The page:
The Botanics at Platform 5
Returning from 1675, the great "Intendant" James Sutherland (Graeme MacFadyen, of Mercat Tours) recently met his present-day counterpart Regius Keeper Simon Milne MBE at Platform 5, Waverley Station – which now inhabits the site where he developed a “Botanic Garden” that grew and prospered there until 1763.
Together with Edinburgh Waverley Station manager Juliet Donnachie, they unveiled a refurbished commemoration plaque to mark the site of Sutherland’s great garden, thanks to a grant from The Railway Heritage Trust.
How the Garden Grew
The history of the Royal Botanic Garden Edinburgh dates back to 1670 when it began as Scotland's first physic garden on a modest patch of ground at Holyrood Park no bigger than a tennis court. Its founders, physicians Andrew Balfour and Robert Sibbald aimed to grow and study plants for medicine. James Sutherland, employed by them to maintain the plants, quickly saw the Garden outgrow the plot. In 1675, he secured a significantly bigger site adjoining Trinity Hospital, at the mouth of the Nor Loch, now occupied by Waverley Station. In 1763 the Garden relocated out of the city centre to a ‘green field' site on the ancient high road to Leith, largely to escape the pollution of the city centre. The final move to Inverleith in 1820 took three years and a lot of ingenuity to deliver the entire collection of plants and mature trees. Today, at Inverleith, it has evolved into a world-leading centre of excellence for the 21st century.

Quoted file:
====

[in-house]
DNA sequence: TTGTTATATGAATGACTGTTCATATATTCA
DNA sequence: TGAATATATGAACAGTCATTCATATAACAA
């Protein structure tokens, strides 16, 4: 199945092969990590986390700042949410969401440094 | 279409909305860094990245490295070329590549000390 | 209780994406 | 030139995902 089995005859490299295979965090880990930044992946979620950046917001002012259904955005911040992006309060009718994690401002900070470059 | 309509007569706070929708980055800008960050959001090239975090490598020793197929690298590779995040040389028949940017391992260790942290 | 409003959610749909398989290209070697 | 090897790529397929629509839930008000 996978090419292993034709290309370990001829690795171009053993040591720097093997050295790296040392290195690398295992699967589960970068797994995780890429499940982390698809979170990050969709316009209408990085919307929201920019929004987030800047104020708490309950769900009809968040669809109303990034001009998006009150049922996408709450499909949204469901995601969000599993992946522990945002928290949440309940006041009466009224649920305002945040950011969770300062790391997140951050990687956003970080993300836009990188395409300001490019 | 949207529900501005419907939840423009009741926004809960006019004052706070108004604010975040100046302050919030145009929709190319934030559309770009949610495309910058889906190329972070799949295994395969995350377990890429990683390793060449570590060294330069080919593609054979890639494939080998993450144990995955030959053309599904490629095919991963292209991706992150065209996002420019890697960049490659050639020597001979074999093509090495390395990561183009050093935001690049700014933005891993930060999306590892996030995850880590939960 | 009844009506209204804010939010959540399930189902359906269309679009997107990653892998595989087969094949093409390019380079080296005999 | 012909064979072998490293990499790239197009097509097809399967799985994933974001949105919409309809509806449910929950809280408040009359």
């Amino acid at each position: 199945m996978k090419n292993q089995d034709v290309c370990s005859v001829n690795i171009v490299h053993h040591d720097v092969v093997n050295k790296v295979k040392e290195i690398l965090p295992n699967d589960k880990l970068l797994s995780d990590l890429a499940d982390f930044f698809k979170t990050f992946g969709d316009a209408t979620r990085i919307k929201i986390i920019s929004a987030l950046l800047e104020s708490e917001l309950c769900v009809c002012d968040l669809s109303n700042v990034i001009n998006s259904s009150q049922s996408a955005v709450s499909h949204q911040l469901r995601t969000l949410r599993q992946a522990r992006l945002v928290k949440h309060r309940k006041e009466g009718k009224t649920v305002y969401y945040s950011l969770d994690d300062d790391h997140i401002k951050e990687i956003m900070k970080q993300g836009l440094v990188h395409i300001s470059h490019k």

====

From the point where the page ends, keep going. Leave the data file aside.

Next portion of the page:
James Sutherland (c.1639-1719) was the first 'Intendant' - a title later developed to Regius Keeper - of what would become the Royal Botanic Garden Edinburgh. A skilled botanist, he obtained a Regius Professorship of Botany and was appointed to the position of King's Botanist. His publication, the Hortus Medicus Edinburgensis (1683) was the first catalogue of plants in the Garden and the first of its kind in Scotland.
Read more on the Garden’s 350-year history.
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